Same-sex couples are “gremlins,” a Republican candidate said in a recent Facebook post that positioned South Carolina’s 6th Congressional District race as a referendum on marriage equality.
“Same-sex couples that seek to destroy our way of life and the institution of marriage are not cute and cuddly but rather (for those of you that are old enough to remember the movie), Gremlins that will only destroy our way of life,” Anthony Culler wrote last week. Culler is challenging Democratic Rep. James Clyburn.
Culler’s diatribe against same-sex marriage included numerous personal attacks on LGBT people, whom he labeled “bullies” that lead an “alternative lifestyle” plagued by substance abuse.
In his impassioned get-out-the-vote treatise, Culler argued that same-sex marriage has become legal not only due to courts that have ignored the will of the people, but also because of the ignorance and apathy of a “mass majority” of Americans. A vote against Clyburn, Culler argued, would counter this indifference by driving same-sex marriage “back into the darkness,” and preserving the destruction of traditional family values.
“Do not buy the ‘cuteness’ and ‘What will it hurt?’ arguments whispered in your ears and marketed to our children,” Culler said in his post.
But a record 55% of Americans affirmed their support of same-sex marriage in a Gallup poll released in May. And Republicans have nearly doubled their support of marriage equality since the polling firm first asked the question in 1966.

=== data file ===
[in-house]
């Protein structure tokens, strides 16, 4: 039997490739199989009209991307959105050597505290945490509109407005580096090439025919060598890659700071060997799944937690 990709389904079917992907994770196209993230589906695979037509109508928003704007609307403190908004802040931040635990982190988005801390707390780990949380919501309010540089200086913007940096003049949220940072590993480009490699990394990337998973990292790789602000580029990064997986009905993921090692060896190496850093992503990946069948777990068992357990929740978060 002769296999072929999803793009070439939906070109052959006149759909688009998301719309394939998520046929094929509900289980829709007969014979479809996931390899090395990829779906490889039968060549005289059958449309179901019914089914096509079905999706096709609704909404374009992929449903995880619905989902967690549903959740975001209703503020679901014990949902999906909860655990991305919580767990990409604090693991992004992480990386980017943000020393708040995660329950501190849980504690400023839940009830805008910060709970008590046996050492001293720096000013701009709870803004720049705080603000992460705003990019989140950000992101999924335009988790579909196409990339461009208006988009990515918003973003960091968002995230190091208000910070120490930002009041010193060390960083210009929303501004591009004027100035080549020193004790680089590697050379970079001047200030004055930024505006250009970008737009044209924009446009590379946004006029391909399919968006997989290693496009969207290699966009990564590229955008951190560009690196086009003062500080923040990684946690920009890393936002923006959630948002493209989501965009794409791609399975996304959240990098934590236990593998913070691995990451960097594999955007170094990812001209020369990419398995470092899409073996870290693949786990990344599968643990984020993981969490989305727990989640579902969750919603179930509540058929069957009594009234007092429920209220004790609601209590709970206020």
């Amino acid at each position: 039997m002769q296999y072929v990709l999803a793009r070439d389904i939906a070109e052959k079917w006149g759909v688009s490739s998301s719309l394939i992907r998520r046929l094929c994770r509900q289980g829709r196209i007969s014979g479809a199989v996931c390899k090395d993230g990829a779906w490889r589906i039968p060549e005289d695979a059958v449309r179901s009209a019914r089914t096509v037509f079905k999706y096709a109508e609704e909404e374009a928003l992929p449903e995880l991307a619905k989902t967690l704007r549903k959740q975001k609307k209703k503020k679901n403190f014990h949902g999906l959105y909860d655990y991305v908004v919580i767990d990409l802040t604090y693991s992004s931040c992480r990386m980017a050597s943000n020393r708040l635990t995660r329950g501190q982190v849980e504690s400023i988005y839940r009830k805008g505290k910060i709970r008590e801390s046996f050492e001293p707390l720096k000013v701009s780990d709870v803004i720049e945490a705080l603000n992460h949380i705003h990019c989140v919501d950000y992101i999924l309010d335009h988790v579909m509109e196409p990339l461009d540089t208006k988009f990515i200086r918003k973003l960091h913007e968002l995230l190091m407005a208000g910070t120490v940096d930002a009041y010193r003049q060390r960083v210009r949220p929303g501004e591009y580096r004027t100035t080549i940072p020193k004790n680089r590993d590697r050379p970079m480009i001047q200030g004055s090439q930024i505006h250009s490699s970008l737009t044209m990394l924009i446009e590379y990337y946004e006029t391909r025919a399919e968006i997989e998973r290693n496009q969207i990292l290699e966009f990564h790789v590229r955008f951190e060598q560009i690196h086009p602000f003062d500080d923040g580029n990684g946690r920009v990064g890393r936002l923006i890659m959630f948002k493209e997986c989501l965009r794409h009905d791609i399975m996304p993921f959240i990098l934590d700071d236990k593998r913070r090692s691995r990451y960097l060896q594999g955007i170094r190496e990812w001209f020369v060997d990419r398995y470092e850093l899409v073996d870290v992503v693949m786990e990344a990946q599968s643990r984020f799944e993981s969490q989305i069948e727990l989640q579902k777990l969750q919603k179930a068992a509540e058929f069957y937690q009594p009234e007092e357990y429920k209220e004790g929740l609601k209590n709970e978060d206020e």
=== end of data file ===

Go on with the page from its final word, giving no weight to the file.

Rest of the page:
On Monday, Daniel T. Encarnacion, former chairman of the Republican Liberty Caucus of South Carolina, called on Culler to withdraw from the race, “so real Republican values can represent the 6th Congressional District.”
“I cannot sit idly by, and allow Mr. Culler to describe gay men, and women as gremlins. This is the definition of ignorance, and is absolutely reprehensible,” said Encarnacion, who formerly announced his write-in campaign via Facebook.
It's unlikely that Clyburn, the state’s first black congressman since Reconstruction, will be defeated on Election Day, according to the Associated Press. Clyburn has two clear advantages: He is running in a majority black district, and he has a huge fundraising advantage with about $1.5 million in the bank.
Marriage equality has seen an unprecedented advance in the past two weeks -- 31 states plus the District of Columbia now allow same-sex couples to wed.
Talking Points Memo reported on Culler's Facebook post earlier Monday.